4 SEPTEMBER 1942, Page 12




SIR,—The statement made by Sir Stafford Cripps to the New York Times should remove doubt from all minds, both as to full and free

partnership in the British Commonwealth of Nations and as to its materialisation—even in the form, if the Indian peoples so decide, which Congress desires—as soon as practicable.

This being so, what about leaving Indians to it—i.e7 not obscuring the real issue by further talk of British intervention, delegations and

conferences? For, from the welter of ignorance and misunderstanding incidental to so complex a question as Indian politics we can at least extricate two clear facts as to which there can be no doubt: (x) Internal unity must be the primal objective if we are to enter on the political heritage assured to us. Congressmen themselves, and lately that veteran statesman Ramaswani Aiyar, have emphasised that.

(2) The vital question is not what political party should predominate, but who or what individuals or combinations of parties or individuals can best help to the winning of the war.

In the light or this factual summary of our situation in India, the strange case of Mr. Gandhi reduces to the sole consideration: Can Gandhi deliver the goods?

Let us consider this in the light of his own history and assurances. We have nothing else to work upon, since the war-time history of the Congress Party is that, unfortunately, of factory hands on strike—as we must be honest enough to admit.

On what, thee, has Gandhi himself based his claim to get more out of our war effort than the British or the British-controlled Government of India? He relies on: (a) His leadership of All-India, close on 400 million people.

(b) His constructive ability.

As to (a) his leadership, he is answered by the nine important political and social groups who disowned him in the aftermath of the " No- Party " appeal to the Prime Minister in 1941—a repudiation which has been maintained up to the last. In the result, we find that so far from Gandhi representing All-India, he does not represent even his own Hindu race (2551 millions), since his leadership is disowned by the 90 million depressed and scheduled classes and the masses of Orthodox Hindus officially sponsored by the Hindu Mahasabha.

It may be as well to remind ourselves here that the Congress's own estimate of its following in 1940, 3f millions, has since then been reduced by the secession from the Congress of several men of outstanding merit, as well as of the members of Mr. M. N. Roy's party and of the Com- munists, who dissociate themselves from Mr. Gandhi's war policy.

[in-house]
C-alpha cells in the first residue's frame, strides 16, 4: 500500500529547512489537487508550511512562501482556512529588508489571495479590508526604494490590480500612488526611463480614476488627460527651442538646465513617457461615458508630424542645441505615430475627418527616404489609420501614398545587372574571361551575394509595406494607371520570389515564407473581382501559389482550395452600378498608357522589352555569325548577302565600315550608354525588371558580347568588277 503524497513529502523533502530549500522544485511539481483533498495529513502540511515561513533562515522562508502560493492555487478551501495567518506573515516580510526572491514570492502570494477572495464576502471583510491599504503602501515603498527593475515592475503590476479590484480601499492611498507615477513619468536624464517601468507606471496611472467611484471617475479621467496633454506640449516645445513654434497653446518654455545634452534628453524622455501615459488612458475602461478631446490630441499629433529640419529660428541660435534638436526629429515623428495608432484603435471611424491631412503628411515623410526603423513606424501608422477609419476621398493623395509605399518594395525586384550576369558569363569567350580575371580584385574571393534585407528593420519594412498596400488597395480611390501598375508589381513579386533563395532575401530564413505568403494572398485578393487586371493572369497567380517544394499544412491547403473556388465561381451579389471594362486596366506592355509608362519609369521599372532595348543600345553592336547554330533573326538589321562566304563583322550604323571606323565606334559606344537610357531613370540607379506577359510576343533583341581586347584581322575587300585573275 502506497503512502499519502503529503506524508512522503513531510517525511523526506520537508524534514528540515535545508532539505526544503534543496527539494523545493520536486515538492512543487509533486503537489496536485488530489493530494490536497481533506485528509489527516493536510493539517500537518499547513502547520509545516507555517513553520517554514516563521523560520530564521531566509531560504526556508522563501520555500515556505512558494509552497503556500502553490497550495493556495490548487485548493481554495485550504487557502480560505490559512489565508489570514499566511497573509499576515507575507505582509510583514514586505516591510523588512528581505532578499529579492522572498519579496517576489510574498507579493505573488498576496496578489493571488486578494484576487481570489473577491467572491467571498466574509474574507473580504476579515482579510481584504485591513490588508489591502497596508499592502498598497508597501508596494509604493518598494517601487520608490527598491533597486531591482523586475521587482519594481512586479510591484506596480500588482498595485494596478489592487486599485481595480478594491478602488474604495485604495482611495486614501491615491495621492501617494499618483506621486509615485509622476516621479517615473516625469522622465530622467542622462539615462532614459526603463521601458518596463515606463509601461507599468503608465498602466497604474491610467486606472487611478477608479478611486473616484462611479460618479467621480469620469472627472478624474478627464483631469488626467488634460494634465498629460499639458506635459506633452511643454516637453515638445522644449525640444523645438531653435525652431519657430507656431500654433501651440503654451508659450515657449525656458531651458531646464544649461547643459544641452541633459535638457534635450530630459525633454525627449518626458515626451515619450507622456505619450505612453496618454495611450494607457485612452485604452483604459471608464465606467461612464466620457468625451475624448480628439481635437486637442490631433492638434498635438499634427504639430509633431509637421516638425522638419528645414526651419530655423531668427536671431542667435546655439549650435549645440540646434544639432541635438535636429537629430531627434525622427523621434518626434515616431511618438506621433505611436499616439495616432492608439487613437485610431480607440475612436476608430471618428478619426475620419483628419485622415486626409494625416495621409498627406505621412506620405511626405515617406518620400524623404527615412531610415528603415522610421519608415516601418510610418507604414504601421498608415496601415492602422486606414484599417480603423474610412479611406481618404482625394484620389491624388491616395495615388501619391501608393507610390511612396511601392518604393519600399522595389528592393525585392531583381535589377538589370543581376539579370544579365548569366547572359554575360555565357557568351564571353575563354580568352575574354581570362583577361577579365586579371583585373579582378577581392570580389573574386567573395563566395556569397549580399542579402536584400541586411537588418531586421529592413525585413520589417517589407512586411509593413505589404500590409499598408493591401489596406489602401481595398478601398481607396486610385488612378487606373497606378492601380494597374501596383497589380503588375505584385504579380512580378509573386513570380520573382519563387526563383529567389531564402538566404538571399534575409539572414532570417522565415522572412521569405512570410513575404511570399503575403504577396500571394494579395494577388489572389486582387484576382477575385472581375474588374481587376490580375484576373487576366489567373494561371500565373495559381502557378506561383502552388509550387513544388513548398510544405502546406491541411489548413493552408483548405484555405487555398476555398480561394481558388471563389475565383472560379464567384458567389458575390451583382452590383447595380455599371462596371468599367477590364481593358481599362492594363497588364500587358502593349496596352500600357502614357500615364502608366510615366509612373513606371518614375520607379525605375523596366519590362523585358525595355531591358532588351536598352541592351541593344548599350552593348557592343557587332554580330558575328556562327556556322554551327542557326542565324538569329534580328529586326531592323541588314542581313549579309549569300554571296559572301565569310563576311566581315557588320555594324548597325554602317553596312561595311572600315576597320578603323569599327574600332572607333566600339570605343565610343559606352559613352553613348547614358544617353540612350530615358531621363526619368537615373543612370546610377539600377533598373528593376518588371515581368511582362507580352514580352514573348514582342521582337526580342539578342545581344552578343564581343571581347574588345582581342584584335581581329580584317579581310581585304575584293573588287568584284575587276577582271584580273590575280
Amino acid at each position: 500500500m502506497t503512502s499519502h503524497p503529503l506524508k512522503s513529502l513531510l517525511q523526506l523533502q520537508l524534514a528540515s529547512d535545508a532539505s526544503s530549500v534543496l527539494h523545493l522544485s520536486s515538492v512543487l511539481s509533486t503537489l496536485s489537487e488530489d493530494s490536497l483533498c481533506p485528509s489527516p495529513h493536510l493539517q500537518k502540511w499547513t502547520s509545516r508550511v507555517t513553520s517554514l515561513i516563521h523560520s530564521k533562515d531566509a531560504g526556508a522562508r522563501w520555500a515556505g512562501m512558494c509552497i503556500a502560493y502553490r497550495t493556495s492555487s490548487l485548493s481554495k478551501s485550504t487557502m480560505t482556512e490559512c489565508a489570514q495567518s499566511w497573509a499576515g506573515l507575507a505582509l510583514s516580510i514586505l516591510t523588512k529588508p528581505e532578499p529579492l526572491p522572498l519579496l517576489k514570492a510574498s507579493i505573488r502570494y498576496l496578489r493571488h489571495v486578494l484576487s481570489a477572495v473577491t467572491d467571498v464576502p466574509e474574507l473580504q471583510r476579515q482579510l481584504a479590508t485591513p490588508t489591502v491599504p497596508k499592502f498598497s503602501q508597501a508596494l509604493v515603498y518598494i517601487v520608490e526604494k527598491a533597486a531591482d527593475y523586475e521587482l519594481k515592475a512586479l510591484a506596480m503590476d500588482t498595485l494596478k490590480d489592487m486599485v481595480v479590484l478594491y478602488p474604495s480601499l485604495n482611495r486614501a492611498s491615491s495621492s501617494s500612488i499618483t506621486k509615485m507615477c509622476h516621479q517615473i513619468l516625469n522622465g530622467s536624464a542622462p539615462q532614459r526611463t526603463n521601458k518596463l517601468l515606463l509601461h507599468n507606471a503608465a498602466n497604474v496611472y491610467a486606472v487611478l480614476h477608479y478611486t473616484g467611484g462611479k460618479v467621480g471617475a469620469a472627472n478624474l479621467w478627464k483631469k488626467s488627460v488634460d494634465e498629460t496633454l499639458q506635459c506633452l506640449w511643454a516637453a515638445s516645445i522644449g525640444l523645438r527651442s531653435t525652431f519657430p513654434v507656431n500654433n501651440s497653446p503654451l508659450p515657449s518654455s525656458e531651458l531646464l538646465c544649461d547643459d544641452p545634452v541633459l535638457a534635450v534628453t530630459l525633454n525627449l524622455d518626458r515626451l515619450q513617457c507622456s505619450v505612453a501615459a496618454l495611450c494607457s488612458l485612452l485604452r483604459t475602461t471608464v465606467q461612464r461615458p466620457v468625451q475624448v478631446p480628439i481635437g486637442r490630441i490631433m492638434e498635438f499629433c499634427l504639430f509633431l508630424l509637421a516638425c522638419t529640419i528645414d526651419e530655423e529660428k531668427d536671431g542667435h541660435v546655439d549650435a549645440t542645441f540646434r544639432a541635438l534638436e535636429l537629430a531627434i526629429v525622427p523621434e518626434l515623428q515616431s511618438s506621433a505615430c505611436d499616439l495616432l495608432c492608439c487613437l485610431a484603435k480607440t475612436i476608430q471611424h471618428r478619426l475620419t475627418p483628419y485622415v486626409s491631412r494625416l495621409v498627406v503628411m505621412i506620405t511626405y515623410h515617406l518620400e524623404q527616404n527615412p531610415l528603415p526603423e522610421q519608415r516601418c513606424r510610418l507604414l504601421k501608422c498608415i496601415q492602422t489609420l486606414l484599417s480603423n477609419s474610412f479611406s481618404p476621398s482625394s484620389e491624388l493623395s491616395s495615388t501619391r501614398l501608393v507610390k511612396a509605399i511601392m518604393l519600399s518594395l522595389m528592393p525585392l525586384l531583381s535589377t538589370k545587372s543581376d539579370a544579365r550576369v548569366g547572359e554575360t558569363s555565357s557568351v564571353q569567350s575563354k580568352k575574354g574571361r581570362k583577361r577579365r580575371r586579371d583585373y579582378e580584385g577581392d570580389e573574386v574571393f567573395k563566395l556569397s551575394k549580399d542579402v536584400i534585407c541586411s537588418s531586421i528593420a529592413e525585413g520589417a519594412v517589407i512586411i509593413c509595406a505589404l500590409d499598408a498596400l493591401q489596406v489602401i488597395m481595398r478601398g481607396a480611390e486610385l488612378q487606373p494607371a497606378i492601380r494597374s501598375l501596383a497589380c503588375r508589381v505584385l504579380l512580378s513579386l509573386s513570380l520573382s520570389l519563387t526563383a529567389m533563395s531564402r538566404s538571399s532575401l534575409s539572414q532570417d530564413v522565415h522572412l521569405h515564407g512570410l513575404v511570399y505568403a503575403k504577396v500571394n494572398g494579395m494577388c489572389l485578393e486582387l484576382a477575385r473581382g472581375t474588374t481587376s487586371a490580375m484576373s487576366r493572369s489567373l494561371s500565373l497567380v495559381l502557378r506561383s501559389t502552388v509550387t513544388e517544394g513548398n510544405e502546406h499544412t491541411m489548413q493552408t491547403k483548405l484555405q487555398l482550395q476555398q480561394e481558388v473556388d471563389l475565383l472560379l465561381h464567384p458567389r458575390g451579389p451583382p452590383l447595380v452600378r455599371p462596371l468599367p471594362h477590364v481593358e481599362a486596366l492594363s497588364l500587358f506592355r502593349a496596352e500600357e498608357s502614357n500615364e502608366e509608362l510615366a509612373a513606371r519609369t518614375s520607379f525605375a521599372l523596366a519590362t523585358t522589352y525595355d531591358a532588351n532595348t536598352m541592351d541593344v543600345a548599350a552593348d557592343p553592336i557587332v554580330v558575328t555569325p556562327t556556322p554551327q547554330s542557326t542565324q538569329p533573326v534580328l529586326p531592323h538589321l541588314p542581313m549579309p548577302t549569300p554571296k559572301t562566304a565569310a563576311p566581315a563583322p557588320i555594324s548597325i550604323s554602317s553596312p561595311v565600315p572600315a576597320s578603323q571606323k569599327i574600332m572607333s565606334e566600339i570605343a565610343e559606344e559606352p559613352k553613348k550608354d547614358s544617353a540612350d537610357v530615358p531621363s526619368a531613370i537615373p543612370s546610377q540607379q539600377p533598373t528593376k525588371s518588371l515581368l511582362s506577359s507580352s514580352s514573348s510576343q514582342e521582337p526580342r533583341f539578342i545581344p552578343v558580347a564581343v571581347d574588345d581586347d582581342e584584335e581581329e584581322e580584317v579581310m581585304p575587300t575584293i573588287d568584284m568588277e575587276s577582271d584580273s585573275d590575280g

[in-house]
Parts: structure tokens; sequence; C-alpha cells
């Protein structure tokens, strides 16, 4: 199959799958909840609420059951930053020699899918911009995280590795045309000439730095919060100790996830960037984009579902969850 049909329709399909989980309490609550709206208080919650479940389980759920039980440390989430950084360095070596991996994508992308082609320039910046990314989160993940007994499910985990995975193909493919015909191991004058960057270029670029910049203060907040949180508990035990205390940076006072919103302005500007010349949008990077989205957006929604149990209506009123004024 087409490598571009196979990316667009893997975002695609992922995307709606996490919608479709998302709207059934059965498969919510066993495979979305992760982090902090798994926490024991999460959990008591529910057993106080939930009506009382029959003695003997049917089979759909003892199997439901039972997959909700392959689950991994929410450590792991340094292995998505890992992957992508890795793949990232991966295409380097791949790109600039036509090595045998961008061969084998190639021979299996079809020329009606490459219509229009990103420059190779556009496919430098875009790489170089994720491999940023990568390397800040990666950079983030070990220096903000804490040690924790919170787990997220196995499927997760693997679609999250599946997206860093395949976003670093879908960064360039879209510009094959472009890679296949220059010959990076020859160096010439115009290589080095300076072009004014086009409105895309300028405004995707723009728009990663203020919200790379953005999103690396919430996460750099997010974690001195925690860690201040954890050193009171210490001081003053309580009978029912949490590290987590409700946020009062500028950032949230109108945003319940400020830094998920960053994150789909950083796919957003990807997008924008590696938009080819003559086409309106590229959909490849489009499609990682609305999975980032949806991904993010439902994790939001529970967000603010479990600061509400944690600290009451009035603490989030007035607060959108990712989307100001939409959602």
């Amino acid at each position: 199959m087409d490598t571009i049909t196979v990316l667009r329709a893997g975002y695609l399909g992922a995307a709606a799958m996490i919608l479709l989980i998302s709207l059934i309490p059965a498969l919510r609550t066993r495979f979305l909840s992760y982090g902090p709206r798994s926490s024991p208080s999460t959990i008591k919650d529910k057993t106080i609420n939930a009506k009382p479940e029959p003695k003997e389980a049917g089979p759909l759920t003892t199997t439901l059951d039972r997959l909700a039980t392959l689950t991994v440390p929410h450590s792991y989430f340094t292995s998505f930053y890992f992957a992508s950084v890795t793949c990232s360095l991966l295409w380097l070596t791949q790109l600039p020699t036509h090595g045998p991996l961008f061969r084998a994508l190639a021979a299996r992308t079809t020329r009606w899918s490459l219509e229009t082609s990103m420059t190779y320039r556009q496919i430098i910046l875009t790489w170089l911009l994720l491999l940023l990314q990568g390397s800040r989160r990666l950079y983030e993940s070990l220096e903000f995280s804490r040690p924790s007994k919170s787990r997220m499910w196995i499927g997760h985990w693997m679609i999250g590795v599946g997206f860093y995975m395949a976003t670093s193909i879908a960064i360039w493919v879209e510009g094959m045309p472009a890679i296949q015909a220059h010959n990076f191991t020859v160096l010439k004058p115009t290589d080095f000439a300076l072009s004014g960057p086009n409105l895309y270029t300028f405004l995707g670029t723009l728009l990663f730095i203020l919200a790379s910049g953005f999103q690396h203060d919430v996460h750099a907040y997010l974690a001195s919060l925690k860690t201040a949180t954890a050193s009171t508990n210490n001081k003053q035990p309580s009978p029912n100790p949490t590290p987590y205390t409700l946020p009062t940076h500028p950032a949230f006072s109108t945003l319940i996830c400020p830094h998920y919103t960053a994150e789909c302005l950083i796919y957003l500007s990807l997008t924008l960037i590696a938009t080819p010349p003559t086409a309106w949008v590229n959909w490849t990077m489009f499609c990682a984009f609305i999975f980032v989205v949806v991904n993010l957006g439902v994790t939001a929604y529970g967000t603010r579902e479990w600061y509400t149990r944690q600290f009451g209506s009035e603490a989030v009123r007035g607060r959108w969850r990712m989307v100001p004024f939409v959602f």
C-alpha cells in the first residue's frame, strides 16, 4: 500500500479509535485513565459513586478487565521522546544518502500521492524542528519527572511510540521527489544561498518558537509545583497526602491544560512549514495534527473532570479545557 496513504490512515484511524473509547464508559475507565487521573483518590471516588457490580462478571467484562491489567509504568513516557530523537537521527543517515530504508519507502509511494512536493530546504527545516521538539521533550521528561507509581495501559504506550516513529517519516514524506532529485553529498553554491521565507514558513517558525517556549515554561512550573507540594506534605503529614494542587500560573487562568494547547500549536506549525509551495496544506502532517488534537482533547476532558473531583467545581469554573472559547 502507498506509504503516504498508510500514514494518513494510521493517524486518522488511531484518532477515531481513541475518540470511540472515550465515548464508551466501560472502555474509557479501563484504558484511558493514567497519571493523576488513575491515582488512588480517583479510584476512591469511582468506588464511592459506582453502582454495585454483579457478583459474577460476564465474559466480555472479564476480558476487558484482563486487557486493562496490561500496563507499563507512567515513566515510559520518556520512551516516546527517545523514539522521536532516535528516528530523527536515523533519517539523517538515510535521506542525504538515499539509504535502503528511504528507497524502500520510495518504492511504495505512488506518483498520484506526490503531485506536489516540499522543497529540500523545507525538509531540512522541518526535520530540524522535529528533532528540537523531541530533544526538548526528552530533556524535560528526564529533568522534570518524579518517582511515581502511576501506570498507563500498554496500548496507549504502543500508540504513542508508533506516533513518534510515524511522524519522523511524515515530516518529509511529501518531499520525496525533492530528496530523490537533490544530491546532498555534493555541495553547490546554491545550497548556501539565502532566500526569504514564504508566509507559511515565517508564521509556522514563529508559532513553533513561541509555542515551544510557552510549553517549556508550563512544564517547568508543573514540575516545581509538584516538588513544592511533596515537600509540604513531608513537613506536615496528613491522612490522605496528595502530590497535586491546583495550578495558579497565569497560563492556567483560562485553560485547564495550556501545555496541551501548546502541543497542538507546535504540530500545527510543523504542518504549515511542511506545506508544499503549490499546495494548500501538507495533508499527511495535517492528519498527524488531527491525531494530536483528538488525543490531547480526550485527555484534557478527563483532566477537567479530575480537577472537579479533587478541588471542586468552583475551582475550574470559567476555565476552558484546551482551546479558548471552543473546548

(b) What about Gandhi's constructive ability, say, (i) on the economic front ; (ii) on the military front?

(i) The economic front. Gandhi preached, and still preaches, the spinning-wheel, i.e., the use of handicrafts in a mechanised trade world, not—and this is important—that we might return to our pristine sim- plicity: but in order that India might retain, nay surpass, the place she has achieved under the British in the modern world of trade.

(ii) The military front. Gandhi preached, and still preaches, " pas- sive resistance," i.e., " Take it lying down when invasion comes." That is his active military programme.

And his military strategy has been disclosed in the pronouncements of August 4th et seq., supported by the discovery of proof that his plan for negotiating with the enemy and " an appeal to the kind heart of Japan " was already in hand. That Gandhi, on the suggestion of Nehru, has seemed to tone down the blatancy of his military programme and strategy is admitted if we rely on telegraphic summaries alone: but the text of his pronouncements is now available, and upon that evidence the position is as stated herein.

Can Gandhi deliver the goods?

For the rest, that the Government has nothing more to offer ; that the Provinces have had autonomy since 1935 ; that the Government of India is already an Indian Government, representatives of all those who would accept the invitation of the British for co-operation at the centre; and that the inclusion of what we may call the personal representatives of Mr. Gandhi and Mr. Jinnah is greatly desired by the British, and would be welcomed (how often has this co-operation not been invited already!) —all these things cannot be doubted.

At a moment which Gandhi himself has called the most critical in our history is there not only one course for those outside our internal dispeace to pursue—to pull together for the winning of the war, if for no other reason, for this: that, as we all know in our inmost hearts, without victory Indian political ambition can never be achieved?—I am,